Why does Julia prefix columnames and colors with a colon :?


#1

Why does Julia prefix variables and colors with a colon : ?

For example:
iris[:SepalWidth]

plot!(collect(1:10), rand(10), color=:red, label="red")


#2

That’s the representation for symbols. See https://docs.julialang.org/en/v1/manual/metaprogramming/#Symbols-1


#3

Just writing red would mean the variable red.


#4

And what would this mean:

iris[SepalWidth]


#5

That depends on whether SepalWidth is defined or not. It would work if it was a variable with value

SepalWidth = :SepalWidth

You can think of symbols as convenient values that have a special role in Julia programs. Presumably here iris is a dictionary with keys that are symbols.


#6

See also: https://en.wikipedia.org/wiki/Symbol_(programming)


#7

I meant if it’s not a variable but a column name.


#8

If the item (SepalWidth) isn’t recognized as a value (such as integer, string, or a symbol), it will be looked up as a variable name. If the variable doesn’t exist, an error results.


#9

Note that you can also write iris.SepalWidth:

julia> iris.SepalWidth
150-element Array{Float64,1}:
 3.5
 3.0
 3.2
 3.1

#10

They are actually a nice feature, it’s probably a bit unfortunate that dataframes doesn’t also let you use the more ordinary indexing style with Ints just as easily. I’m pretty sure it is still the case, so it’s tempting to guess it was a design decision

xplot(x,y, c, l) = plot!(x, y, color=Symbol(c), label=String(l));
xplot(collect(1:10), rand(10), "red", :red)

#11

Since column positions can be pretty accidental, I don’t think it is robust practice to use them for indexing in a dataframe.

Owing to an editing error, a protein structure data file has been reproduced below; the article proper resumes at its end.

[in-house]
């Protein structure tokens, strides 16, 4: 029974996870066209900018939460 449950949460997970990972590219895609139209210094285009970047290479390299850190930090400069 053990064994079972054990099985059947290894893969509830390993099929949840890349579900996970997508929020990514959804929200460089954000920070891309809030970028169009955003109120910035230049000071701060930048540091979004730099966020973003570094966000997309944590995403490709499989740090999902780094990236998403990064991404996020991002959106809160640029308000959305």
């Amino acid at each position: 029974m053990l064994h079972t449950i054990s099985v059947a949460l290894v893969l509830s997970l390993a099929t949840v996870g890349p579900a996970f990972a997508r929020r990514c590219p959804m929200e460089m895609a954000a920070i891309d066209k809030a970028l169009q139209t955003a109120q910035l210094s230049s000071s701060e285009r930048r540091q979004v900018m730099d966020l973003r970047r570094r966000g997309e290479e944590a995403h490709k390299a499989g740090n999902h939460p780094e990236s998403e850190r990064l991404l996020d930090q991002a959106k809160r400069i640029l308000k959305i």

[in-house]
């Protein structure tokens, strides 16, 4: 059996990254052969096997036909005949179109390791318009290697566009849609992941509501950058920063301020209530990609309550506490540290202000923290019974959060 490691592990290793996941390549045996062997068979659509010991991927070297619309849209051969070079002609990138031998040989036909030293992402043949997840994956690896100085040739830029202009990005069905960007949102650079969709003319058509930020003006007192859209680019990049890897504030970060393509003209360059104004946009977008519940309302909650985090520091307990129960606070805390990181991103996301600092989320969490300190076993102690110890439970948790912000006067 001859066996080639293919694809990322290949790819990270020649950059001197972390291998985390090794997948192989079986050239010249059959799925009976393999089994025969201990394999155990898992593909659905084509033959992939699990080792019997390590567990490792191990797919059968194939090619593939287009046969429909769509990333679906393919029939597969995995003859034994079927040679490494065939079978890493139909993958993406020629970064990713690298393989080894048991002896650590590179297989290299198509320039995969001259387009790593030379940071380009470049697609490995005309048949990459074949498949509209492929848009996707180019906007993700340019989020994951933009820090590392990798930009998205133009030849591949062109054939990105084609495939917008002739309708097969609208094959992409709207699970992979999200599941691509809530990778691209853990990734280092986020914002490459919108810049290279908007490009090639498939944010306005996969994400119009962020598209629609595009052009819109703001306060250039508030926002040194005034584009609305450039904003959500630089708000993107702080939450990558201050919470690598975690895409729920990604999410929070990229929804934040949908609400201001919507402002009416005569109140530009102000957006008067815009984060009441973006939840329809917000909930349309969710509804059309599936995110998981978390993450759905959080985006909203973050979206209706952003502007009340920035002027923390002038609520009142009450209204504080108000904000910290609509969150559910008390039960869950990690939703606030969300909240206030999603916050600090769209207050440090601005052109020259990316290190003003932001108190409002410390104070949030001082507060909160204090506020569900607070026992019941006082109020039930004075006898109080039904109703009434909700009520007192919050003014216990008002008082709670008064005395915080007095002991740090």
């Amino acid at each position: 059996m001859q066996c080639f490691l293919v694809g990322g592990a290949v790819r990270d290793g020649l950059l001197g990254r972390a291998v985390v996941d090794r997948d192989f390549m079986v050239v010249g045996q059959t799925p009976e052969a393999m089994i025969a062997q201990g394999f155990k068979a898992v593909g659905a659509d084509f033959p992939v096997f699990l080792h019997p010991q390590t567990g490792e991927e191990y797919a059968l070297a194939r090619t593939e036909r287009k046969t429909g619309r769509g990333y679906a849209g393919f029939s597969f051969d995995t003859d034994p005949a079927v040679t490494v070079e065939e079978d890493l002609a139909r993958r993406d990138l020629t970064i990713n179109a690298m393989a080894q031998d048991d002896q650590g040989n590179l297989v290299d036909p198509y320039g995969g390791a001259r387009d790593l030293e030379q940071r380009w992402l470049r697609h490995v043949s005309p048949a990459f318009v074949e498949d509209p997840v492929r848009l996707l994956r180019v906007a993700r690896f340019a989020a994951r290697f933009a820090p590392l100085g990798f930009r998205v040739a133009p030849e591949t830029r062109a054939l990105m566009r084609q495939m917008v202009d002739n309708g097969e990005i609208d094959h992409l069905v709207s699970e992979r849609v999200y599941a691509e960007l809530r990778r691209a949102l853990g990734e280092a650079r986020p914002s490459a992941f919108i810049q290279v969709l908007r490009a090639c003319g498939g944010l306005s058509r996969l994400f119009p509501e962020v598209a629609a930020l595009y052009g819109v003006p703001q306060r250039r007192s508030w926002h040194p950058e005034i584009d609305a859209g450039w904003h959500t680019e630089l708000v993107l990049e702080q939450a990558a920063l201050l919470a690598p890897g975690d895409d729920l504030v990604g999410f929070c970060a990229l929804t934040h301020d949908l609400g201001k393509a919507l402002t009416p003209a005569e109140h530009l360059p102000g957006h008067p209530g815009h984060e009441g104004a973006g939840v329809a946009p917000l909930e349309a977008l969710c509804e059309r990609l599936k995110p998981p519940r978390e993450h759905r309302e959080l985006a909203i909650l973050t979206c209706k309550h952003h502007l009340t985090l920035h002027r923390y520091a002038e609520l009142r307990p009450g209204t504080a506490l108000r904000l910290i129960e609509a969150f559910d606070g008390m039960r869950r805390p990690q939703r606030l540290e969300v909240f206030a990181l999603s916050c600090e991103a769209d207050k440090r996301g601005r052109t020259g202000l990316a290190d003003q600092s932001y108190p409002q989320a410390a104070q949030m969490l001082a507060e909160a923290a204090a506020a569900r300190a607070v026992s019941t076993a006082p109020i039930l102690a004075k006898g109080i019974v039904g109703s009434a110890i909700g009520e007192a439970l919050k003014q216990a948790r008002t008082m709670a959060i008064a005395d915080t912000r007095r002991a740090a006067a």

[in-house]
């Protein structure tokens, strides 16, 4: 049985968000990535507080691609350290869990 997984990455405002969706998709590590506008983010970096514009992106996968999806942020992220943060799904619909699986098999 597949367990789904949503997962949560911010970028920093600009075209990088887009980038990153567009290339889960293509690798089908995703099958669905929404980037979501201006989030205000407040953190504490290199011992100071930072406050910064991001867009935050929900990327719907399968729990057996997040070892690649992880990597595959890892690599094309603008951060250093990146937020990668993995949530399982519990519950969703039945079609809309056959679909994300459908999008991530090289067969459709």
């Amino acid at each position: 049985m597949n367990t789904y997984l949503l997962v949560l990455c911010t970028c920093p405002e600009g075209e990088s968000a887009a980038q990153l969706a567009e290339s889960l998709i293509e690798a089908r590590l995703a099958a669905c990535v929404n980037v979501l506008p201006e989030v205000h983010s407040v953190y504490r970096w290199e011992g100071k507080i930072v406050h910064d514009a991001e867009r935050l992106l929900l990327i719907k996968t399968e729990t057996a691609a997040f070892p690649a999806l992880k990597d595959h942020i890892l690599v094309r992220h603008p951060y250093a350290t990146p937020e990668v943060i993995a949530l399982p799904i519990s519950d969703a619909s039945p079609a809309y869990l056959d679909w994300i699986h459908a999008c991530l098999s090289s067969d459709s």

#12

That is true, but you could easily still opt in by using symbols, and have Ints as a fallback
Add: >?DataFrame does have a few examples with Integer indexing


#13

Note that

is not correct — it works just fine, see the relevant methods in the source.

I was merely pointing out that while it works for DataFrames, I don’t think it is good practice for working with data. Merely regenerating data with a slightly different column order or an extra column can break code very easily.


#14

Yes i just spotted that, and it’s mostly normal too. df[1] and df[:,1] are a little different still (or subject to change?) compared to operations on df2 = reduce(hcat, getfields(df, :columns))


#15

I don’t quite understand what you mean here.

I don’t know what getfields is. Did you misspell getfield? In any case, there is a columns accessor.


#16

That would be correct

There was a df.columns, i’m not sure if there’s others

df[:,1] gives a copy warning, and df2[1] is scalar


#17

So how do you do matrix multiplication?


#18

I mean the column(::DataFrame), which is exported and part of the API. You should avoid accessing fields of a composite type unless that is explicitly declared as the way to work work with them.

Generally, for eg OLS, you form a design matrix. That is not a direct hcat of the columns though, eg for categorical variables, etc.


#19

This one? https://juliastats.github.io/StatsModels.jl/latest/formula.html

.- I think i can more or less sum up my view as being ‘Documentation is great when you need it, but not needing it is still kind of preferable’, fwiw
I’m quite probably terrible at API design myself though =) Singling out dataframes because it’s commonly one of the first packages people might use, and that is when user friendliness really either shines or hurts


#20

columns() is in the unexported names on DataFrames v0.14.1